The next port is really one of the only things that bug me about the Atlas Aero — the continued use of the micro-USB. Where so many manufacturers have moved onto Qualcomm Quickcharge 3.0 or 4.0, so many continue to use micro-USB. While everything else about the Aero seems to have gotten the upgrade touch, this one aspect means keeping the now one-off cable handy to charge.
The last four buttons headed to the rear of the device are the indented power button, a button that juts out that we’ll talk about later, and two large physical volume knobs. The two knobs, I’m happy to say, are discrete audio adjustments — one for in-game chat, and the other for game audio. This is extremely helpful in games where you need to hear what’s going on, but also need to clearly make out what your teammates have to say. The final physical button lies on the outside, and as you might suspect, it’s the mute button. Easily accessible, these buttons take a little getting used to in terms of layout, but they are all different enough where you can find them easily.
The button I mentioned that sticks out a bit amidst the others is a programmable bonus that I admit I didn’t expect. By default, this button activates what Turtle Beach calls “Superhuman Hearing Mode” which pushes the sound envelope closer to the higher end where human speech lives. It helps with hearing Sombra’s shoes sneaking up behind you in Overwatch, that crawling sniper in Battlefield V, or the hissing movement of the Xenomorph in Alien Isolation. That said, it’s not the only trick up its sleeve.
Using the Turtle Beach Control Studio, swapping out the functionality of this button is as easy as a few clicks. There are a wealth of options available in Control Studio, with a dropdown full of presets, as well as pre-set options for microphone sensitivity, and discreet options to adjust bass, treble, the noise gate, and much more. Suffice it to say, there’s enough options in here to make the headset and microphone your own.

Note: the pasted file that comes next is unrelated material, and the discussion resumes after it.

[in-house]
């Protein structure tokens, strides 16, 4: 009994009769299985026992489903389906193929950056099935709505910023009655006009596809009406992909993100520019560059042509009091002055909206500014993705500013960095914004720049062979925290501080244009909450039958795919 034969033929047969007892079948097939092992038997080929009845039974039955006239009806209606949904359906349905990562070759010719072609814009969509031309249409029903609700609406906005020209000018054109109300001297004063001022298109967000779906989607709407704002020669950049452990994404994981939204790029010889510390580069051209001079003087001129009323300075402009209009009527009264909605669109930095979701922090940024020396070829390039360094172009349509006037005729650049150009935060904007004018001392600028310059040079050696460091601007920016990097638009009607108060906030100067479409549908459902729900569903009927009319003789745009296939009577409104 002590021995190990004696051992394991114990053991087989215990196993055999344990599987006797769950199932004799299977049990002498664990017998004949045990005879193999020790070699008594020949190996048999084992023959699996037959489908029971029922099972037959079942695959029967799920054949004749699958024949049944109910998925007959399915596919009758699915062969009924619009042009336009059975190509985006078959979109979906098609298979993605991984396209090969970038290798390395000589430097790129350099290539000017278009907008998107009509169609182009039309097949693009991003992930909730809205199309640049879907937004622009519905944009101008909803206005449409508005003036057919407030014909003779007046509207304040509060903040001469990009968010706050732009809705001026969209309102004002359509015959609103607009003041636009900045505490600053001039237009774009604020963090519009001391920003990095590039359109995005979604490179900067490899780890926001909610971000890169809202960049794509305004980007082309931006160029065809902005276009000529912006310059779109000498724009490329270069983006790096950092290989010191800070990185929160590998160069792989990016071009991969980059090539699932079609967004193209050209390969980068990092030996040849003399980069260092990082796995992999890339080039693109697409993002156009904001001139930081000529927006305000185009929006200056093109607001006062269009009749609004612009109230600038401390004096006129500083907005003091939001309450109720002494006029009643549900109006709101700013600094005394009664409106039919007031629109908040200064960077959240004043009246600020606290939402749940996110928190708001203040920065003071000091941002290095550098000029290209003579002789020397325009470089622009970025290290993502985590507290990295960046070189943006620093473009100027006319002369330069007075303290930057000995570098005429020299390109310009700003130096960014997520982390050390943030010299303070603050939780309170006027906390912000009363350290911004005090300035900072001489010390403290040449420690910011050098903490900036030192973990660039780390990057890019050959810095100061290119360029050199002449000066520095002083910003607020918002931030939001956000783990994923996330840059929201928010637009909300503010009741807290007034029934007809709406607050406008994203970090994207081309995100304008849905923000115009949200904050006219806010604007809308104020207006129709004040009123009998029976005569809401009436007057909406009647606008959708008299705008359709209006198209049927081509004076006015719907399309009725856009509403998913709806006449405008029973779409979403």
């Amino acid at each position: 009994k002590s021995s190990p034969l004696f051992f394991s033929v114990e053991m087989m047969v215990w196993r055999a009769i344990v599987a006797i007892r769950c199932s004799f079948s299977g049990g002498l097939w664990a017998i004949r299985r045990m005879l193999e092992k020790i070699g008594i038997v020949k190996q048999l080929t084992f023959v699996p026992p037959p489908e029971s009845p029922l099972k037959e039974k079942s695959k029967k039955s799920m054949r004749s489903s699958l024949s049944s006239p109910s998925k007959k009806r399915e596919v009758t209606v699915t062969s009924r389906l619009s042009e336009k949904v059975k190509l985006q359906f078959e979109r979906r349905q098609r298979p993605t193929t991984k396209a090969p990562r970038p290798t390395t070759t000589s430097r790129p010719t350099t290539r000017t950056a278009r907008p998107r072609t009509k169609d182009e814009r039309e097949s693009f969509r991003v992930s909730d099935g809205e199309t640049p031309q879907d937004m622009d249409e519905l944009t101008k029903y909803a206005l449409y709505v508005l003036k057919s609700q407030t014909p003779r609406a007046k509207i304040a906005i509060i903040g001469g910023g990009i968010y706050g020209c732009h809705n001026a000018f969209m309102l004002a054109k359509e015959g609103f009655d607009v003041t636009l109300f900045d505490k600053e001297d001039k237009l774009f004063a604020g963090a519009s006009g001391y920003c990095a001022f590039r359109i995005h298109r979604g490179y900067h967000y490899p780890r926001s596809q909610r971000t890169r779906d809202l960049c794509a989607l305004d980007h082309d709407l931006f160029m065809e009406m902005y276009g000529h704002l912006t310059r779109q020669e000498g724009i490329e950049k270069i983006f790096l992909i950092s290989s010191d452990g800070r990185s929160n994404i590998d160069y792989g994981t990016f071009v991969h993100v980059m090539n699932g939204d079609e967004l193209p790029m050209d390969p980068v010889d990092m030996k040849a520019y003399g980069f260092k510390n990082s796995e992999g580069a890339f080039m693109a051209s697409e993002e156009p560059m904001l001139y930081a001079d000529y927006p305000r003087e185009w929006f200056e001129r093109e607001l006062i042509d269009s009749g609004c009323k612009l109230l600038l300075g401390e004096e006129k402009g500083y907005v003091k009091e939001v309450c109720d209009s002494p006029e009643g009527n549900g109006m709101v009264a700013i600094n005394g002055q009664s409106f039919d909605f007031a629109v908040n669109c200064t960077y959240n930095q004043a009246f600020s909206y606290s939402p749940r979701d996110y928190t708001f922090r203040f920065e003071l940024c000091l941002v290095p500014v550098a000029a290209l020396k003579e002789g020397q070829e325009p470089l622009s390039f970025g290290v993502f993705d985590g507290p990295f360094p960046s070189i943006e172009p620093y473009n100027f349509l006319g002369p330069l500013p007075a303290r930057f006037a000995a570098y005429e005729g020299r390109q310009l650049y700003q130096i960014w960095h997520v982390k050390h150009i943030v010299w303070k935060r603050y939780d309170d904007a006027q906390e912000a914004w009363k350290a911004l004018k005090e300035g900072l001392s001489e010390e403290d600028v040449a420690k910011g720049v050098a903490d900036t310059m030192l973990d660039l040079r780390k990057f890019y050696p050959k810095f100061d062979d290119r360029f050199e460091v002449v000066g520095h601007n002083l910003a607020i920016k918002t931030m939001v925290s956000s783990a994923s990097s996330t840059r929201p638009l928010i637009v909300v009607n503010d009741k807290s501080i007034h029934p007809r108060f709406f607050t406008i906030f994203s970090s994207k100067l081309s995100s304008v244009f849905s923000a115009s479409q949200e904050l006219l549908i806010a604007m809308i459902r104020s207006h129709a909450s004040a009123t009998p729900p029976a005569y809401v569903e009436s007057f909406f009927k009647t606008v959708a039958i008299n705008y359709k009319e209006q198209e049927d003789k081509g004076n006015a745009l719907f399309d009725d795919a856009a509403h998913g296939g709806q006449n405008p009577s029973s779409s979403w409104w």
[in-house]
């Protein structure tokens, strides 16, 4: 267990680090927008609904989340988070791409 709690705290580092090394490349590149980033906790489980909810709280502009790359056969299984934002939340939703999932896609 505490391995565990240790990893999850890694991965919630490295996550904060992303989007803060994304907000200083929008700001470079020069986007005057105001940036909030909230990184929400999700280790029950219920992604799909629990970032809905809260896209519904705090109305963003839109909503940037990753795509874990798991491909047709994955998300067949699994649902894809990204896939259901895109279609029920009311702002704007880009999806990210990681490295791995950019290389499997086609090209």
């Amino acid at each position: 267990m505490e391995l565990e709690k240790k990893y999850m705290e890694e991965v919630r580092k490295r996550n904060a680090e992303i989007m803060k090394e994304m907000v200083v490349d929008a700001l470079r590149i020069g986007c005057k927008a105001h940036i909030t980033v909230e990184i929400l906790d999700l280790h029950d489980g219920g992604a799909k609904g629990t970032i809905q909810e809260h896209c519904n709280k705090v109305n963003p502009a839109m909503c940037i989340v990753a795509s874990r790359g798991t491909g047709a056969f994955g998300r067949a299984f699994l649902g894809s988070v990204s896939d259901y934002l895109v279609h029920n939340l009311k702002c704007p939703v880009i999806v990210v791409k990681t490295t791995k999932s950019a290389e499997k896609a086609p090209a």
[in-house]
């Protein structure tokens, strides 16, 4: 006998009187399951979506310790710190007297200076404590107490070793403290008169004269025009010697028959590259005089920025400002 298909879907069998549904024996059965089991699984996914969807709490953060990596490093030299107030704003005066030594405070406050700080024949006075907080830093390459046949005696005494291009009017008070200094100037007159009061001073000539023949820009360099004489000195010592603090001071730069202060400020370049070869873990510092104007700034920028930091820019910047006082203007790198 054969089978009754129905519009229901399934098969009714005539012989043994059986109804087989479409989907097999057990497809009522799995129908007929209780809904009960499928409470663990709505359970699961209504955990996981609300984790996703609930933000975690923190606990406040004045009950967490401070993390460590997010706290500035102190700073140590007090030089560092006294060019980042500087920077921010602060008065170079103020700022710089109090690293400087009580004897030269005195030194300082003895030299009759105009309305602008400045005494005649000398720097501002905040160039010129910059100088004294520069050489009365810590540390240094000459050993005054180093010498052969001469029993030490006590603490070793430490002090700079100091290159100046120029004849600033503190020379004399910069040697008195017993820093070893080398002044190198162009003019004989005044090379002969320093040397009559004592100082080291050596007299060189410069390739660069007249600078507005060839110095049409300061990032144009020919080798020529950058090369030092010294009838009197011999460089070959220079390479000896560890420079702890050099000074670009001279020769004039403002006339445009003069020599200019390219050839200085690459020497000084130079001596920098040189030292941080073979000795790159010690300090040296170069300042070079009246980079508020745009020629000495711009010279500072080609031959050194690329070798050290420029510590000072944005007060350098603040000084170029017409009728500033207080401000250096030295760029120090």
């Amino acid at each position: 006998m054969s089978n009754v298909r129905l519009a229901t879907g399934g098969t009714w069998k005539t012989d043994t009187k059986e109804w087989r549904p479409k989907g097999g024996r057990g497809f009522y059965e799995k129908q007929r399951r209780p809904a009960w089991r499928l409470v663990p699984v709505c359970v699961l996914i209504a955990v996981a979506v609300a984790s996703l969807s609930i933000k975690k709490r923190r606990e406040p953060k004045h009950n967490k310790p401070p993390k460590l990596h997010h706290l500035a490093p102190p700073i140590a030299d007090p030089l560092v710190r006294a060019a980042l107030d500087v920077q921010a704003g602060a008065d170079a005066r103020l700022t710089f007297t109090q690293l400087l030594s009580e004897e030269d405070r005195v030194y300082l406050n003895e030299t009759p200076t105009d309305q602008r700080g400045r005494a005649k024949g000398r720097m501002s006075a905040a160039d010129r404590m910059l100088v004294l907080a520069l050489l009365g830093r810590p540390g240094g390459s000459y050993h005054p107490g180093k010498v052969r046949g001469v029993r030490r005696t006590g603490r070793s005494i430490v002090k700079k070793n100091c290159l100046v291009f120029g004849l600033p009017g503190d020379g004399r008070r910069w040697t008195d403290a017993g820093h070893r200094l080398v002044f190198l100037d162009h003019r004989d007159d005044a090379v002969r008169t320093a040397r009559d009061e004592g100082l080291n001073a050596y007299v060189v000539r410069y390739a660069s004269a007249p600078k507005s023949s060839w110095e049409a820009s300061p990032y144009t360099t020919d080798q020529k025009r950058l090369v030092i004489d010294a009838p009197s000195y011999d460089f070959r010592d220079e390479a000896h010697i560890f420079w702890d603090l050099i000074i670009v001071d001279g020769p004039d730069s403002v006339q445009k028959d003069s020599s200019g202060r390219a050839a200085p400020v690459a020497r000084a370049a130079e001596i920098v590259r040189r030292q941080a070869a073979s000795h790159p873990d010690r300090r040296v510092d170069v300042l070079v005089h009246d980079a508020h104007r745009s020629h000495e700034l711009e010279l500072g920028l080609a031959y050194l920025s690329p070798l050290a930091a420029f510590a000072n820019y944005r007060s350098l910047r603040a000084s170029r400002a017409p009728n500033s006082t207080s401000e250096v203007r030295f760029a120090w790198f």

Like the Atlas and the Elite Pro 2, the Atlas Aero sport a 50mm set of neodymium drivers — something not frequently seen in any other headset at this price point. They are calling them “nanoclear” this time around, though I can’t rightly tell you what that is beyond marketing. I can, however, say that they are crisp, provide a clean sound with solid bass, and with a 30 hour battery, are meant to keep you rocking all day long. As an added bonus, as is the case with all recent headphones from Turtle Beach, these are also glasses-friendly, providing a small channel for your glasses. I use them with my Gunnars and have had zero comfort issues as a result.
There is one outstanding question you’ll have to answer for yourself before you pick up the Atlas Aero, and it is absolutely a matter of affordability. The Elite Atlas Pro 2 I keep mentioning have a retail price of $250, whereas the Atlas Aero come it at a more reasonable $149. Having used both of them extensively, and hearing little to no difference between them, it’s hard to believe. The Atlas Aero’s sound quality, comfort, and utility is unrivaled, other than by its bigger brother, and that’s music to my ears.
Elite Atlas Aero Gaming Headset
With a robust 30 hour battery, excellent comfort, and fantastic audio quality, the Elite Atlas Aero is an amazing wireless headset. The compact design and 3.5mm jack compatibility makes it highly portable, and the discreet chat and game audio controls means always hearing your battlefield clearly. At a price half that of its rivals, the Elite Atlas Aero delivers on all frequencies.